The 6,5 x 63 Messner Mag.

Varberger757

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Since the 6,5 is getting more and more popular in the USA I'd like to give some input from the other side of the Atlantic. Sometimes it seems to me, that you are concentrating too much and almost exclusively on American products and forgetting about those from other parts of the world. :) Here in Europe the 6,5 rounds aren’t popular any more with the exception of Norway, Sweden an Austria. Scandinavian 6,5x55 is well known in America, but it has its limitations due to the use of heavy bullets. The same is true for the continental 6,5x57, and both are fading away. We have some promising new products designed for high velocities when using high bullet weights from 140gr - . My example today is the very powerful 6,5x63 Messner Mag. The 6,5 Messner Mag. was constructed by a famous French guy, Monsieur Messner from Alsace. He used the 9,3x64 as parent case and gave it a new shoulder of 30* and an optimized case - head. The 6,5 Messner case takes 88gr of H2O. Barrel twist is 1 : 8,5 and stabilizes heavier bullets perfectly, 140 – gr. Mainly invented and constructed for mountain hunting the 6,5x63 Mess Mag delivers its highest performance already with a 60cm / 23,5’ barrel, and it’s recognized for its high accuracy .
A 140gr bullet has an MV of 1001m/s or 3285fps (no max. load), 156gr MV of 940m/s or 3083fps. I'm sure about that the 160gr Matrix would do great too. It should be the perfect 6,5 mm for hunting from ridge to ridge IMO. Perfectly suited for long-range hunting on species like chaumois, all other kinds of sheep, goat, plainsgame in Africa and your American Pronghorn.
 

Jud96

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It sounds like a great cartridge, but it would be hard finding brass and components such as dies and reamers over here in the States for it. We have many high performance 6.5s as well including the .264 WIN Mag, 6.5 Sherman, 6.5 WSM, 6.5 SAUM, and a few others and all prove to be excellent cartridges just like the 6,5 x 63 Messner Mag you have in Europe. I'm sure if equipment and components were available for this round, then we would surely see them used over here! It sounds quite interesting! Thanks for sharing your knowledge on a cartridge I was unfamiliar with!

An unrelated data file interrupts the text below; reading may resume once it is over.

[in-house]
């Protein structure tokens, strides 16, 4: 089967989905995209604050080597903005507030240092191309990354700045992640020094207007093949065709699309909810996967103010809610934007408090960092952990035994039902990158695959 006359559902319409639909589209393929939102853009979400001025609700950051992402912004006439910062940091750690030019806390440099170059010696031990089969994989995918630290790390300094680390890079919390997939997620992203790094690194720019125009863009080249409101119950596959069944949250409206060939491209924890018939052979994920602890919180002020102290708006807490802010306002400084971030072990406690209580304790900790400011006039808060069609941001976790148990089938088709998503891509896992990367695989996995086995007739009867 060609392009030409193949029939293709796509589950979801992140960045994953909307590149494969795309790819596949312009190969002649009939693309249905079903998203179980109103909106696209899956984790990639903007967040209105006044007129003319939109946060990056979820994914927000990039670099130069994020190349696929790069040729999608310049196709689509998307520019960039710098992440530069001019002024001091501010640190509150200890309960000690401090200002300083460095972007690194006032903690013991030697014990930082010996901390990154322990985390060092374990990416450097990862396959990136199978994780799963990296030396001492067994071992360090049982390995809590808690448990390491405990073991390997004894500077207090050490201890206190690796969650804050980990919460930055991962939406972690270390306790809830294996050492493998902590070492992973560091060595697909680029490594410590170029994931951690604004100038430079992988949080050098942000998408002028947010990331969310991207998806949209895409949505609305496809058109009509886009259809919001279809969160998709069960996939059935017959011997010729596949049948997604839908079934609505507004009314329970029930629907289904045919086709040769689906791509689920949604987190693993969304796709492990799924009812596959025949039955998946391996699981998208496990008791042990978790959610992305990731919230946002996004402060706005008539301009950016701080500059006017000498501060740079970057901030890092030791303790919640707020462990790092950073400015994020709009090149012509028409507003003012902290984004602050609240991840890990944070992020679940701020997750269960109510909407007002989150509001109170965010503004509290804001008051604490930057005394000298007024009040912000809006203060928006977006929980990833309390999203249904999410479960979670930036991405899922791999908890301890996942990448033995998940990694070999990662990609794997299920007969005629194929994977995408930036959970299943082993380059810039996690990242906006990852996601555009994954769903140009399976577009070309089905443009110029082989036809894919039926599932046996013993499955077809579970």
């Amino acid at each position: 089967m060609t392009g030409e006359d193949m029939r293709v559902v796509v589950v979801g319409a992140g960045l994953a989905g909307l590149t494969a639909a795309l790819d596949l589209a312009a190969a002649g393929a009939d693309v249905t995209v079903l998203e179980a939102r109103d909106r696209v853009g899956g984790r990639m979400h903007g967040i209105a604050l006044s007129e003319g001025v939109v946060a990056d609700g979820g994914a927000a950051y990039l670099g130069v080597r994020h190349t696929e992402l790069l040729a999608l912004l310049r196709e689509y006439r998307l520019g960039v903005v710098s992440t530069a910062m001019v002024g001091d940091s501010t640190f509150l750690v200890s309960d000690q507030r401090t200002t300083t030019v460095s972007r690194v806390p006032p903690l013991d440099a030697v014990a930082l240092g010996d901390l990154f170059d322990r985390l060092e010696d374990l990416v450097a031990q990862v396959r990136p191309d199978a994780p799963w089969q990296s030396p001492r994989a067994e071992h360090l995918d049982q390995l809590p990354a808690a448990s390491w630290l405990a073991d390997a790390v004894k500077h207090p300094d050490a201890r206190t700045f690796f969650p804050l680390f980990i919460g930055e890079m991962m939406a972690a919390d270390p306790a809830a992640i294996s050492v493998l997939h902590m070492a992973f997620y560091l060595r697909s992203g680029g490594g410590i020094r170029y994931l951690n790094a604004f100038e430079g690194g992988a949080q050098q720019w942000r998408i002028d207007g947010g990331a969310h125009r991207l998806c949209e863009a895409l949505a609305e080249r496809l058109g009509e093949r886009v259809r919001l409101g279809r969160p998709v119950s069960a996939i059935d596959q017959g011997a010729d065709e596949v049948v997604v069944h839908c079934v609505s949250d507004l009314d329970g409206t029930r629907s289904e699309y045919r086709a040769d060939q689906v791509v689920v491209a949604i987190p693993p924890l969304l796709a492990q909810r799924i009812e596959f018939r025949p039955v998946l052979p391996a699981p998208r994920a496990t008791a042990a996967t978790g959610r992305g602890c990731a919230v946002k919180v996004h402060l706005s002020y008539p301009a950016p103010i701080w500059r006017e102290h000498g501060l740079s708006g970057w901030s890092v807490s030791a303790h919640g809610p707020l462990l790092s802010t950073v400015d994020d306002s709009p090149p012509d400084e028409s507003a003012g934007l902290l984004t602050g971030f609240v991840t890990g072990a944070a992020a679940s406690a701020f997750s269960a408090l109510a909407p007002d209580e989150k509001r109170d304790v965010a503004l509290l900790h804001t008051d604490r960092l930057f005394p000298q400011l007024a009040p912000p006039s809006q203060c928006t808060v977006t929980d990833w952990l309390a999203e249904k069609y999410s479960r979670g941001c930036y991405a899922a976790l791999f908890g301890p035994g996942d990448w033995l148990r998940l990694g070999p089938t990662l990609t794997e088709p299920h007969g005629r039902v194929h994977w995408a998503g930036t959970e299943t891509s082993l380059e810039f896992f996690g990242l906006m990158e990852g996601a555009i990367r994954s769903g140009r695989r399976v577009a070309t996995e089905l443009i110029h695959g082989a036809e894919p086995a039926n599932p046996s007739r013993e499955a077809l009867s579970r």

As for us using exclusively American products, many of us over here use Lapua brass which originated in Finland and their bullets, as well as the 6.5x47 Lapua cartridge. The 7mm and 8mm Mausers have also been used for general hunting in the U.S. as well. The Vihtavuori powders are also used here by many reloaders too. Norma brass and cartridges originated from Sweden and I personally have a long range rifle chambered for .308 Norma Magnum, a European designed round, and use Norma brass. You will find that many Americans do use non-domestic equipment and components ranging from optics, rifles, ammunition, cartridges, powders, bullets, and many other things as well.
 

Cold Trigger Finger

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Well. I think its GREAT that someone built something from the 9.3×64 Brenneke. Maybe that will induce someone into making brass for a reasonable price. I shoot the 9.3×64 B and regret going with the round simply because brass is so scarce.
However, scarcity has no reflection on what an awesome case design it is. From my 21.5" barrel I get 2750 fps with the 250 gr TSX bullet and 2650 fps with the 285 gr bullets. Execpt for the 285 gr Hornady sp which seems to have a rather sticky jacket. But the Lapua Mega and Norma Orynx give me 2650 with less than max book loads.
I had a 9.3×62 Mauser that I should have hung onto.
The Mark X 98 Mauser action on my 9.3×64 was made in Yugoslavia. And my all time co /favorite rifles are CZ. .

Often time European shooting items are more money for the same quality we can get in The States. So there is little reason to shop overseas. And really, I can't see what this new round will do that the 264 hasn't been doing for over 50 years. .
But still, I hope to see this new round take off.
 

Varberger757

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It sounds like a great cartridge, but it would be hard finding brass and components such as dies and reamers over here in the States for it. We have many high performance 6.5s as well including the .264 WIN Mag, 6.5 Sherman, 6.5 WSM, 6.5 SAUM, and a few others and all prove to be excellent cartridges just like the 6,5 x 63 Messner Mag you have in Europe. I'm sure if equipment and components were available for this round, then we would surely see them used over here! It sounds quite interesting! Thanks for sharing your knowledge on a cartridge I was unfamiliar with!

As for us using exclusively American products, many of us over here use Lapua brass which originated in Finland and their bullets, as well as the 6.5x47 Lapua cartridge. The 7mm and 8mm Mausers have also been used for general hunting in the U.S. as well. The Vihtavuori powders are also used here by many reloaders too. Norma brass and cartridges originated from Sweden and I personally have a long range rifle chambered for .308 Norma Magnum, a European designed round, and use Norma brass. You will find that many Americans do use non-domestic equipment and components ranging from optics, rifles, ammunition, cartridges, powders, bullets, and many other things as well.